Why people choose pets

by Carmen Visser


Pet Trends

Based on the research done by Growth From Knowledge in 2016, over half of the world’s population own at least one pet. If you do not own a pet, you probably know someone who does and have seen their admirable relationship first-hand.

According to PetSecure, South Africa has a population of over seven million dogs and about two million cats. When compared to other countries, we are in the top ten and top twenty, respectively. Statistics on PetSecure also show that India has the largest growing dog population and fish are the most popular pets in the United Kingdom.

Furthermore, there are many different pets found around the world. Some of these include guinea pigs, hedgehogs, hamsters, snakes, tortoises and even goats. Although these pets are more uncommon than others, the bond created between them and their owners is just as strong.

GFK found that men are more likely to own a fish than women, while women are more likely to own a dog or cat. However, men and women are equally likely to own other pets, including birds.

Image by Ahmed Zayan on Unsplash

How is the bond formed?

The concept of pets is strange if you consider the fact that an animal, who does not understand your language, lives in your home and is likely one of your best friends. The relationship between you and a pet is formed differently to how relationships are formed between people. I like to split up the variables that form a bond between an owner and a pet into three main categories.

The first is verbal communication. While some might argue that pets cannot understand a certain language, they do respond to voices and words. For example, a parrot will copy their owner’s favourite phrase, or a dog might come running after their name is called. Both examples show love and affection, yet are not restricted by a language.

Owners also tend to talk to their pets daily. Whether it be a mature conversation like, “I was thinking of moving the couch to this side of the lounge. What do you think?” or even baby talk, “who’s a good boy?”. Either way, many people talk to their pets as if they understand. We know that scientifically they do not understand our words, but it is comforting knowing that they are listening.

An unbreakable bond between an owner and their pet is formed when the pet is looked after. This includes feeding them, bathing them, brushing their loose winter coat hair, cleaning their cage and so on. An owner becomes a parental figure. Pets look to their owners for love, protection and for their necessities. If you are unwilling to provide these, do not get a pet. They deserve better.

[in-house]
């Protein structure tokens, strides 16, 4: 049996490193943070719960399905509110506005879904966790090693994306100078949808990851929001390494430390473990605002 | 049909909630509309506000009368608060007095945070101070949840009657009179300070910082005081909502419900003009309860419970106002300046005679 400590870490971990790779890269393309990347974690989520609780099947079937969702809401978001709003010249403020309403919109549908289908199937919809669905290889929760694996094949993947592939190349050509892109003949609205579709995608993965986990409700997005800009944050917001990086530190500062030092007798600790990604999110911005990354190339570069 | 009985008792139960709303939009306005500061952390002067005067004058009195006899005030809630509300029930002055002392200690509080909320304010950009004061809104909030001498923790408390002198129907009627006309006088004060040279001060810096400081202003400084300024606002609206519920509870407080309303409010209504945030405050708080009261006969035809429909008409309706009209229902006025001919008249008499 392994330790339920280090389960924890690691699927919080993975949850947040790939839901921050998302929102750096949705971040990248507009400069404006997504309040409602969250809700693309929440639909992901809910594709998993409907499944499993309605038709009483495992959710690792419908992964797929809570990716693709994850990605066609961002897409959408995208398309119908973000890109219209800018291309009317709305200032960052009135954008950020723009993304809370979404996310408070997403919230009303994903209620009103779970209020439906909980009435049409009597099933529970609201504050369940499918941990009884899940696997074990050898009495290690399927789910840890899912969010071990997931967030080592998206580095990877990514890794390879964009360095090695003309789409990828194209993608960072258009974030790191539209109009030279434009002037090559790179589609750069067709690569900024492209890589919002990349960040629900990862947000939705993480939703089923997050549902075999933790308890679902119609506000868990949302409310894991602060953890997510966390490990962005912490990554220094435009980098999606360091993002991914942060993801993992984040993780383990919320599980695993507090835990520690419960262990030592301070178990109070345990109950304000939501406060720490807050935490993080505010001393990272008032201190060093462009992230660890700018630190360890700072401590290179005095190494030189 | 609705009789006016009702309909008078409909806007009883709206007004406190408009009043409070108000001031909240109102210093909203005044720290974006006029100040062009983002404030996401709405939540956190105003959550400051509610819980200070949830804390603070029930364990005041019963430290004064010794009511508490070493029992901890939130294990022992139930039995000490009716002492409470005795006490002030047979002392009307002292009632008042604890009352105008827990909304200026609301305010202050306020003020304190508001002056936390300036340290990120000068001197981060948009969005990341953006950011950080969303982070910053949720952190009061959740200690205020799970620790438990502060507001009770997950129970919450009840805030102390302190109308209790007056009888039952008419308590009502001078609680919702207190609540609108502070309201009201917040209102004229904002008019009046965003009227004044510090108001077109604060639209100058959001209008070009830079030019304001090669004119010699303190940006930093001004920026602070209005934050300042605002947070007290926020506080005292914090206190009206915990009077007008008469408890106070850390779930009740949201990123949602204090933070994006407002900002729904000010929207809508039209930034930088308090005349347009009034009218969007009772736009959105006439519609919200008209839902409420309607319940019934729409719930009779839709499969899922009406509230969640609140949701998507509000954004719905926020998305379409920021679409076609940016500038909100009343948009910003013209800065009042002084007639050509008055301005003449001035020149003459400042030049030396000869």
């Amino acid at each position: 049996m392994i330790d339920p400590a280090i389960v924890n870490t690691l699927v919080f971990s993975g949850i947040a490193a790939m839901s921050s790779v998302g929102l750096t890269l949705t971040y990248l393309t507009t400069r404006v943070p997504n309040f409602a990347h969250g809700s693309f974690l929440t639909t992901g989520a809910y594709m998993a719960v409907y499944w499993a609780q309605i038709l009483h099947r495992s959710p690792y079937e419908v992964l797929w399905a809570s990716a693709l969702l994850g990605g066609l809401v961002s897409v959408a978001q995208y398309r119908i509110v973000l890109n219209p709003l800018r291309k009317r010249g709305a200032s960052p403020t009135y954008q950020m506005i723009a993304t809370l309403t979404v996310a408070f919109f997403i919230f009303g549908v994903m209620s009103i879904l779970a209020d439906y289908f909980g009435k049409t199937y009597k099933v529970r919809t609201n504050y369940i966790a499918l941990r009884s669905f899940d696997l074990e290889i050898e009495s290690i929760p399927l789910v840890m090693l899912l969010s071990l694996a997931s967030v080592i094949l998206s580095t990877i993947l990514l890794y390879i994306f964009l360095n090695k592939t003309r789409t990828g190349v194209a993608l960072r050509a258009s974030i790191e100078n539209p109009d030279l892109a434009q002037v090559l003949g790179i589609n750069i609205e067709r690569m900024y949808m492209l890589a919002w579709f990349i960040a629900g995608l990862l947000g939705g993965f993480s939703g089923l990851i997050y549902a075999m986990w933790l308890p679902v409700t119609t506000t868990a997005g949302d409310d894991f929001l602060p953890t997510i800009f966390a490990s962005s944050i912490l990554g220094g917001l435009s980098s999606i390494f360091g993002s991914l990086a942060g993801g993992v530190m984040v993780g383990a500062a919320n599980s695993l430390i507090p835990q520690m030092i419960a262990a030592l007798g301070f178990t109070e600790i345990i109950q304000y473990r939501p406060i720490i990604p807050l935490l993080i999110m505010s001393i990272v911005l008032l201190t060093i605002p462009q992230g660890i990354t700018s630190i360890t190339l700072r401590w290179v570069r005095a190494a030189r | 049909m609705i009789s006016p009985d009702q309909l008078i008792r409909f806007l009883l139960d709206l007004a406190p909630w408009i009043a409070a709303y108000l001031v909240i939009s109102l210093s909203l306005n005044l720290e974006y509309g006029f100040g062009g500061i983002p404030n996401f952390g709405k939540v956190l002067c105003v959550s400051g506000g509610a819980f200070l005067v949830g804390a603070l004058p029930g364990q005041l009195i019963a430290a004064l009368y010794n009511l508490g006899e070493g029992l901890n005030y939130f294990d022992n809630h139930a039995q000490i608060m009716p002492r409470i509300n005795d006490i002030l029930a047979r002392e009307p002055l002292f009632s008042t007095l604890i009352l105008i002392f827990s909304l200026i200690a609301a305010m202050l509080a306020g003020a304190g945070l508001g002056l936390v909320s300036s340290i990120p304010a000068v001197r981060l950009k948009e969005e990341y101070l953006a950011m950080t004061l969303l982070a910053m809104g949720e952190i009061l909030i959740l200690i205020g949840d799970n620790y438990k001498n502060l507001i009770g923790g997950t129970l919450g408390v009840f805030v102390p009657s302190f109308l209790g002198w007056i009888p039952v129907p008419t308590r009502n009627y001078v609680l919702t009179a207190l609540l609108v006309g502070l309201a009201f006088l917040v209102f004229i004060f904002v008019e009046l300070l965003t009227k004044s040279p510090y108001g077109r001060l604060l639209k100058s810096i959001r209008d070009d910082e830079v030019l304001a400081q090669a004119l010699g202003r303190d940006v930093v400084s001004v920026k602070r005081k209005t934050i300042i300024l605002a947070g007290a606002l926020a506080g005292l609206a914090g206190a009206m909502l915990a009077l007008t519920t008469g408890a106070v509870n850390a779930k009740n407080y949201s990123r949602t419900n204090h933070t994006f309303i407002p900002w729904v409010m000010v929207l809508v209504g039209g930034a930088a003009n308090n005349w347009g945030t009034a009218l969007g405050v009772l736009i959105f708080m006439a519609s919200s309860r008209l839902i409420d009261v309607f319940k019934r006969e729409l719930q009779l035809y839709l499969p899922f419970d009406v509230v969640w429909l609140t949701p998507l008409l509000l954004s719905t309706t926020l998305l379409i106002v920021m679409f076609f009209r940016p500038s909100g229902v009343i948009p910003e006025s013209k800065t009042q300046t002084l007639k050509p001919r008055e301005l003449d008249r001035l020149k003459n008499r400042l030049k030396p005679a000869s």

The final aspect which builds the relationship between a pet and their owner is affection. While one cannot cuddle with some pets, like fish, there are many other ways to show affection. According to PetPedia, 44% percent of people would prefer cuddles with their pet than with their significant other. A pets’ faithfulness and loyalty make them the ideal ‘cuddy-buddy’.

Image by Autri Taheri on Unsplash

How Pets Add to Our Lives

Not only do pets improve your mood but, according do Pets.webMD they also increase the levels of serotonin in your body. This is a chemical, which contributes to your wellbeing and happiness – sometimes called the ‘happy chemical’.


Moreover, having a pet such as a dog often motivates a more active lifestyle, which boosts fitness and might help lowering cholesterol levels. Being more active also strengthens bones and the muscles around them. Research has also found out that children who grew up in homes with pets are less likely to develop allergies. Pets.webMD also suggests that cats help children avoid developing asthma.

Alongside all the direct health benefits, pets help patients with arthritis, Parkinson’s or even ADHD. In addition, therapy is found to be much more effective with a pet present. Overall, which aspect of life do pets not improve?

Image by William Diagneault on Unsplash

Reminder

While your pets are only around for a small portion of your life, you are there for their entire life. Appreciate the time you have with them before they leave this earth. Whether that means giving them an extra treat or cleaning out their enclosure or even just scratching behind their ears for a few minutes longer – please do it.

21 views1 comment

Activate Online | Student Media

Rhodes University (UCKAR), Makhanda (Grahastown), Eastern Cape

Contact us for collaborations:

activate.editor@gmail.com